In 2011 Vasoon Animation released "Kuiba", also known as 魁拔. The film tells the story of how a boy attempts to save a fantasy world from an evil monster who, unknowingly, is inside of him. The film borrows from a Japanese "hot-blooded" style, refreshing the audience's views on Chinese animation."Kuiba" was critically acclaimed, however it commercially fell below expectations.[13] It was reported that the CEO Wu Hanqing received minority help from a venture capital fund at Tsinghua University to complete "Kuiba." [14] This film also holds the distinction of being the first big Chinese animation series to enter the Japanese market.[15]From July 2012 to July 2013, YouYaoQi released One hundred thousand bad jokes.

Flash animation market[edit]

On 15 September 1999 FlashEmpire became the first flash community in China to come online. While it began with amateurish contents, it was one of the first time any form of user-generated contents was offered in the mainland. By the beginning of 2000, it averaged 10,000 hits daily with more than 5,000 individual work published. Today it has more than 1 million members.[16]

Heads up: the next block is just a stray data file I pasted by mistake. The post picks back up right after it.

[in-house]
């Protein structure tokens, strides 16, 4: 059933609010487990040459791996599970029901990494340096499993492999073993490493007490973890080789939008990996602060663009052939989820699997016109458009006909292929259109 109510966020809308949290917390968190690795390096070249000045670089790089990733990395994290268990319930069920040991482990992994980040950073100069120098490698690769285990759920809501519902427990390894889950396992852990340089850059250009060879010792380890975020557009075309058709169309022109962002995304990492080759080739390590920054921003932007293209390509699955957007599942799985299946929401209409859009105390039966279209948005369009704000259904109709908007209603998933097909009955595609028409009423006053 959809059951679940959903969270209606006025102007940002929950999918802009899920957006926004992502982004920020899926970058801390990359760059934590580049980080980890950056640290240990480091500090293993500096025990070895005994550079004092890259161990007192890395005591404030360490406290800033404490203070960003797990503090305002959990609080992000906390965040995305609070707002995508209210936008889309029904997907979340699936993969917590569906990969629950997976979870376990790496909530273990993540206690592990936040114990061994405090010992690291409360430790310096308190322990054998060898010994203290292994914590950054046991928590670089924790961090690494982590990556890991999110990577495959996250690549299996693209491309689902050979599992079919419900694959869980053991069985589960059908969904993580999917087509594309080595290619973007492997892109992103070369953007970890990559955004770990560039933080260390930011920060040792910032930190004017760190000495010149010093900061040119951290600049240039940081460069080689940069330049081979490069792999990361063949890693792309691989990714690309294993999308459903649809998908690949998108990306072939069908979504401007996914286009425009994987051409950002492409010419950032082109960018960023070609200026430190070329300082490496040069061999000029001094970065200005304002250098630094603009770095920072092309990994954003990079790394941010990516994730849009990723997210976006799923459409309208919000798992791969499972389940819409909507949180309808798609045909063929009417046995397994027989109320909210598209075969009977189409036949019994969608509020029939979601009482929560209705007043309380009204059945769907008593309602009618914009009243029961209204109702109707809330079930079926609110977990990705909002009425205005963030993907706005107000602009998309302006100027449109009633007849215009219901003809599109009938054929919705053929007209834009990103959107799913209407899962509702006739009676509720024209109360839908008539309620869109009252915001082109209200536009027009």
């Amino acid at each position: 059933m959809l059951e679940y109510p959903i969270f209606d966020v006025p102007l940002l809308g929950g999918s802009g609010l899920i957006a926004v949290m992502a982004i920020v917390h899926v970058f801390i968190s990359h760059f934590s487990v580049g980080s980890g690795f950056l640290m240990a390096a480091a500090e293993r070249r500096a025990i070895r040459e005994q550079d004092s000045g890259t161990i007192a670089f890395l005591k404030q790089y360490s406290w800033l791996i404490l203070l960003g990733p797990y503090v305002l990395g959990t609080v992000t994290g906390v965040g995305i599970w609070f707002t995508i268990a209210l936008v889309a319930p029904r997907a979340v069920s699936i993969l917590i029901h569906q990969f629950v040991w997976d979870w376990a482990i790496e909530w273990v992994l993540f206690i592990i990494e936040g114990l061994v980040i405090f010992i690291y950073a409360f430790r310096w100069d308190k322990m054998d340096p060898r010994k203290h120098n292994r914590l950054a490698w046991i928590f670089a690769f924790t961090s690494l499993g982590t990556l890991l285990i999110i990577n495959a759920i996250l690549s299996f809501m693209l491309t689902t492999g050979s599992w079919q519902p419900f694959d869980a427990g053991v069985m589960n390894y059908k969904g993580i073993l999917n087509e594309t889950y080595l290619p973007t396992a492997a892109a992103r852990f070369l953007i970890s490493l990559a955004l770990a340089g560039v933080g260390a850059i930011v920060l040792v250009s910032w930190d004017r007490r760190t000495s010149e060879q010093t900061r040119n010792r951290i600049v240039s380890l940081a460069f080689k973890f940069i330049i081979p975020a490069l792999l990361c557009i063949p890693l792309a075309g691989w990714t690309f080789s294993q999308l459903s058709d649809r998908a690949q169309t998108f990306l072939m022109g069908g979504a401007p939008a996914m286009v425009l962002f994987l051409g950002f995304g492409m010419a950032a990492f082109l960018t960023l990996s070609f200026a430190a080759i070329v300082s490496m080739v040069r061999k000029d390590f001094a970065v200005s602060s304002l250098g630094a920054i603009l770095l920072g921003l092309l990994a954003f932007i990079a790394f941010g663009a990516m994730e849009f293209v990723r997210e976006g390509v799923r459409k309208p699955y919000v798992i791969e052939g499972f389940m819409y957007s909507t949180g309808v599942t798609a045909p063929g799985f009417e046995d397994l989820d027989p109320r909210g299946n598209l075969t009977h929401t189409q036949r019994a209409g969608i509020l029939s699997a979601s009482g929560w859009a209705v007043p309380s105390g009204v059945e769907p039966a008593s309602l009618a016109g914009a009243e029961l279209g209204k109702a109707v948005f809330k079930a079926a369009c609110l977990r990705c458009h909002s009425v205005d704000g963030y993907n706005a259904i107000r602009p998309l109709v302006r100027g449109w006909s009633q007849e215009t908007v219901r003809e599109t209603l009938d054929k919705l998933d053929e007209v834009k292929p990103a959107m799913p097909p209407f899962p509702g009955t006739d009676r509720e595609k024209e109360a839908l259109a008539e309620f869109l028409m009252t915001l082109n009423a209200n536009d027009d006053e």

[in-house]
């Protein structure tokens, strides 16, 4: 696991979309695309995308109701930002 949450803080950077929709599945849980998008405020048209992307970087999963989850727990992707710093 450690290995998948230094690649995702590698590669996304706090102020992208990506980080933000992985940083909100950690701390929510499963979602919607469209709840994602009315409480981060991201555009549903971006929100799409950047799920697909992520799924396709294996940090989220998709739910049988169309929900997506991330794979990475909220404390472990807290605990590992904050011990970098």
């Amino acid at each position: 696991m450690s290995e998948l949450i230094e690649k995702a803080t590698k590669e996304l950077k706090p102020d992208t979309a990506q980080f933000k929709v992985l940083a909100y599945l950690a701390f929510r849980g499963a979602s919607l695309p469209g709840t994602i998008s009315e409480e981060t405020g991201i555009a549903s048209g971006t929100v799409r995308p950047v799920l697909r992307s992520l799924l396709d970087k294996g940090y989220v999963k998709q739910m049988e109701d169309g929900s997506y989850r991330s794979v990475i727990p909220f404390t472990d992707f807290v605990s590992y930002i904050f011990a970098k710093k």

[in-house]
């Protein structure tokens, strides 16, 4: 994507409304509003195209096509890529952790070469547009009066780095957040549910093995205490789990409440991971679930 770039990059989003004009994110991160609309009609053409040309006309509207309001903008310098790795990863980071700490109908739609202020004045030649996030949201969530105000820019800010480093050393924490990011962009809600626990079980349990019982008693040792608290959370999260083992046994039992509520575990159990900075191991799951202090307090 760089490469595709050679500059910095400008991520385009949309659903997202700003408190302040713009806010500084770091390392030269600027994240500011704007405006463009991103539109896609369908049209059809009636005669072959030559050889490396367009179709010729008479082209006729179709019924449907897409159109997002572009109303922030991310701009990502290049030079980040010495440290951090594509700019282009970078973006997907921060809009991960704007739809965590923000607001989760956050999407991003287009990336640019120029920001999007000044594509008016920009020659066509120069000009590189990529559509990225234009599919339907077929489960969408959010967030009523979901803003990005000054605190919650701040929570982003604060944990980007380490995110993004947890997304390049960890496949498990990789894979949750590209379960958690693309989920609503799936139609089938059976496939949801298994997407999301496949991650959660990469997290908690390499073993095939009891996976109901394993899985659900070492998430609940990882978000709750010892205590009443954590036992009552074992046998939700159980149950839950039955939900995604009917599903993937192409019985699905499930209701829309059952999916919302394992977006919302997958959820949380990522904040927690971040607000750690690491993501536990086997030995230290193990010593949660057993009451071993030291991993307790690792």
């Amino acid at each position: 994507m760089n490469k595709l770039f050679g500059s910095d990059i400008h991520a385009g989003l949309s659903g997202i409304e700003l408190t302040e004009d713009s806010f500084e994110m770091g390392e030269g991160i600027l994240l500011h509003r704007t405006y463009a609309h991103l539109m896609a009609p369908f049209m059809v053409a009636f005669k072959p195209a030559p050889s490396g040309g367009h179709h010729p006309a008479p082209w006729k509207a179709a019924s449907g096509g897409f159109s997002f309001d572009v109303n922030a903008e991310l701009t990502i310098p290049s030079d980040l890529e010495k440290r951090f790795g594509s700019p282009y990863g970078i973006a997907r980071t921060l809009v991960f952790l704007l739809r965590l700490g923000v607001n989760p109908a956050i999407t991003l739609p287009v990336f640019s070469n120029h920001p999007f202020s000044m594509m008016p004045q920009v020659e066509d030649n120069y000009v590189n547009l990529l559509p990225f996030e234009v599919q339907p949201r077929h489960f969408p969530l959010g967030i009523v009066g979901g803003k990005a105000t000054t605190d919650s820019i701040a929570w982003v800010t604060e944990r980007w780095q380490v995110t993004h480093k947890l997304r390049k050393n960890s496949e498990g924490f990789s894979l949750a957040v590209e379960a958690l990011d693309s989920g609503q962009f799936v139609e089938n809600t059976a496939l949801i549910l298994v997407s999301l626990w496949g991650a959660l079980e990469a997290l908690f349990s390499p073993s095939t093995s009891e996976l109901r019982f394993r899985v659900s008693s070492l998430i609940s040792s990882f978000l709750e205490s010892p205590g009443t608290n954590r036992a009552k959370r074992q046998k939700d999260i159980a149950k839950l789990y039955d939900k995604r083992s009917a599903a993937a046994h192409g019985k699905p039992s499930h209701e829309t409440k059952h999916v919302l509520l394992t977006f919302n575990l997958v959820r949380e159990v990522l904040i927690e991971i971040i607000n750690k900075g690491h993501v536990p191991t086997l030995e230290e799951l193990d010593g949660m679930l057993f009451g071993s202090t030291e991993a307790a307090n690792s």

In 2001, Xiao Xiao, a series of flash animations about kung fu stick figures became an Internet phenomenon totaling more than 50 million hits, most of which in mainland China. It also became popular overseas with numerous international artists borrowing the Xiao Xiao character for their own flash work in sites like Newgrounds.

On 24 April 2006 Flashlands.com was launched, hosting a variety of high quality flash animations from mainland China. The site is designed to be one of the first cross-cultural site allowing English speakers easy access to domestic productions. Though the success of the site has yet to be determined.

In October 2006, 3G.NET.CN paid 3 million RMB (about US$ 380,000) to produce A Chinese odyssey, the flash version of Stephen Chow's A Chinese Odyssey in flash format.[17][dead link]

Criticism[edit]

Statistics from China's State Administration of Radio, Film and Television (SARFT) indicate domestic cartoons aired 1hr 30 minutes each day from 1993 to 2002. And that by the end of 2004, it increased the airing time of domestic cartoons to 2hrs per day.[18] The division requested a total of 2,000 provinces to devote a show time of 60,000 minutes to domestically-produced animations and comic works. But statistics show that domestic animators can only provide enough work for 20,000 minutes, leaving a gap of 40,000 minutes that can only be filled by foreign programs. Though insiders are criticizing domestic cartoons for its emphasis on education over entertainment.[10]